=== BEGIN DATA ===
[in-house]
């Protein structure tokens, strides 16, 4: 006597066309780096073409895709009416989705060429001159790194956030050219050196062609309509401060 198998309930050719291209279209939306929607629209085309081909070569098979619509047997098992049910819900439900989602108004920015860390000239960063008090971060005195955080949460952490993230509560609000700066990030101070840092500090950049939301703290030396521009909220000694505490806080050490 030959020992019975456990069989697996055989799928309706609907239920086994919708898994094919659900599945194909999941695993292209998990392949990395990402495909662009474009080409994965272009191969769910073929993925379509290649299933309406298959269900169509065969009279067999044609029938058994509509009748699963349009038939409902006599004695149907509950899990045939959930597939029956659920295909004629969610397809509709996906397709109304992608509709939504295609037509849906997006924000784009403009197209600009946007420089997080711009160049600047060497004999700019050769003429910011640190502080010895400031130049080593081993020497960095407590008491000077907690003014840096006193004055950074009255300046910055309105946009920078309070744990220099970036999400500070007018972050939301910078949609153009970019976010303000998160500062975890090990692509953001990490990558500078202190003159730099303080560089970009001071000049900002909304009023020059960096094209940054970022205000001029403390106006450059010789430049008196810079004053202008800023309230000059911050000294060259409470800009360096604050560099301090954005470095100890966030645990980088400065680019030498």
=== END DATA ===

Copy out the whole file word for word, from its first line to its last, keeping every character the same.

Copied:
[in-house]
């Protein structure tokens, strides 16, 4: 006597066309780096073409895709009416989705060429001159790194956030050219050196062609309509401060 198998309930050719291209279209939306929607629209085309081909070569098979619509047997098992049910819900439900989602108004920015860390000239960063008090971060005195955080949460952490993230509560609000700066990030101070840092500090950049939301703290030396521009909220000694505490806080050490 030959020992019975456990069989697996055989799928309706609907239920086994919708898994094919659900599945194909999941695993292209998990392949990395990402495909662009474009080409994965272009191969769910073929993925379509290649299933309406298959269900169509065969009279067999044609029938058994509509009748699963349009038939409902006599004695149907509950899990045939959930597939029956659920295909004629969610397809509709996906397709109304992608509709939504295609037509849906997006924000784009403009197209600009946007420089997080711009160049600047060497004999700019050769003429910011640190502080010895400031130049080593081993020497960095407590008491000077907690003014840096006193004055950074009255300046910055309105946009920078309070744990220099970036999400500070007018972050939301910078949609153009970019976010303000998160500062975890090990692509953001990490990558500078202190003159730099303080560089970009001071000049900002909304009023020059960096094209940054970022205000001029403390106006450059010789430049008196810079004053202008800023309230000059911050000294060259409470800009360096604050560099301090954005470095100890966030645990980088400065680019030498």